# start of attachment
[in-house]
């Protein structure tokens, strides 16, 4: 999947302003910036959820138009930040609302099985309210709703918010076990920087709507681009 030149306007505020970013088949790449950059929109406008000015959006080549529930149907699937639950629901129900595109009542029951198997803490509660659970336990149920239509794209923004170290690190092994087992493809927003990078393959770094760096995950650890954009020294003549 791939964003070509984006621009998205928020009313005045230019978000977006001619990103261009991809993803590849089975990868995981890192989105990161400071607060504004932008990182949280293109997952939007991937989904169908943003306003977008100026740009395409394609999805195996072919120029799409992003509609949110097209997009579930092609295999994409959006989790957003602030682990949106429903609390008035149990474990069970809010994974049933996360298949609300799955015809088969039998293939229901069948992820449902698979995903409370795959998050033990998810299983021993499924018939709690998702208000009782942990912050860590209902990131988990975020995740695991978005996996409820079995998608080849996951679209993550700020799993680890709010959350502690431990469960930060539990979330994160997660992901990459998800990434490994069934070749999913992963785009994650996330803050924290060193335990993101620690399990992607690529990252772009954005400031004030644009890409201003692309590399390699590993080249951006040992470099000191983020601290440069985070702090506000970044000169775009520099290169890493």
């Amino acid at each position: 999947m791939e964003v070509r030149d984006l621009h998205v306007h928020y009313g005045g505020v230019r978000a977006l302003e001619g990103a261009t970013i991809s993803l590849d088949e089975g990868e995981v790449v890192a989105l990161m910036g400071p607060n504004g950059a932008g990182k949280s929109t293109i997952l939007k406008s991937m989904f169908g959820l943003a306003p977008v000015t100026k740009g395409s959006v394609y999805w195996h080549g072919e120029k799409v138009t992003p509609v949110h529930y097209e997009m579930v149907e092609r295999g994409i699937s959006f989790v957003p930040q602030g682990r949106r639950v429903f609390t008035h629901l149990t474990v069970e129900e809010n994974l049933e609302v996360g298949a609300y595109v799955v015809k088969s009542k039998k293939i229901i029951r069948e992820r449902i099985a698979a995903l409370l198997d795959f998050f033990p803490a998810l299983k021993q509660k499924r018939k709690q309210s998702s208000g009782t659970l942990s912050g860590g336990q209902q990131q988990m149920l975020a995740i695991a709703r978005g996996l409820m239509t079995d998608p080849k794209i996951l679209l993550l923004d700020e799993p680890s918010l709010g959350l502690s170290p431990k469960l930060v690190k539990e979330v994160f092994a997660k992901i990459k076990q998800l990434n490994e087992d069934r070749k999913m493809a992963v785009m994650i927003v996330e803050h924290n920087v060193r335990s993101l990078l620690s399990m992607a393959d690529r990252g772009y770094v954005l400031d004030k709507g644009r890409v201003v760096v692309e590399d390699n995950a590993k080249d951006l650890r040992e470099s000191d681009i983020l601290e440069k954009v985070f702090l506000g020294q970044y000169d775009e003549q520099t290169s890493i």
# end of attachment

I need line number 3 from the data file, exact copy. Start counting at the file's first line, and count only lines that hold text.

């Amino acid at each position: 999947m791939e964003v070509r030149d984006l621009h998205v306007h928020y009313g005045g505020v230019r978000a977006l302003e001619g990103a261009t970013i991809s993803l590849d088949e089975g990868e995981v790449v890192a989105l990161m910036g400071p607060n504004g950059a932008g990182k949280s929109t293109i997952l939007k406008s991937m989904f169908g959820l943003a306003p977008v000015t100026k740009g395409s959006v394609y999805w195996h080549g072919e120029k799409v138009t992003p509609v949110h529930y097209e997009m579930v149907e092609r295999g994409i699937s959006f989790v957003p930040q602030g682990r949106r639950v429903f609390t008035h629901l149990t474990v069970e129900e809010n994974l049933e609302v996360g298949a609300y595109v799955v015809k088969s009542k039998k293939i229901i029951r069948e992820r449902i099985a698979a995903l409370l198997d795959f998050f033990p803490a998810l299983k021993q509660k499924r018939k709690q309210s998702s208000g009782t659970l942990s912050g860590g336990q209902q990131q988990m149920l975020a995740i695991a709703r978005g996996l409820m239509t079995d998608p080849k794209i996951l679209l993550l923004d700020e799993p680890s918010l709010g959350l502690s170290p431990k469960l930060v690190k539990e979330v994160f092994a997660k992901i990459k076990q998800l990434n490994e087992d069934r070749k999913m493809a992963v785009m994650i927003v996330e803050h924290n920087v060193r335990s993101l990078l620690s399990m992607a393959d690529r990252g772009y770094v954005l400031d004030k709507g644009r890409v201003v760096v692309e590399d390699n995950a590993k080249d951006l650890r040992e470099s000191d681009i983020l601290e440069k954009v985070f702090l506000g020294q970044y000169d775009e003549q520099t290169s890493i």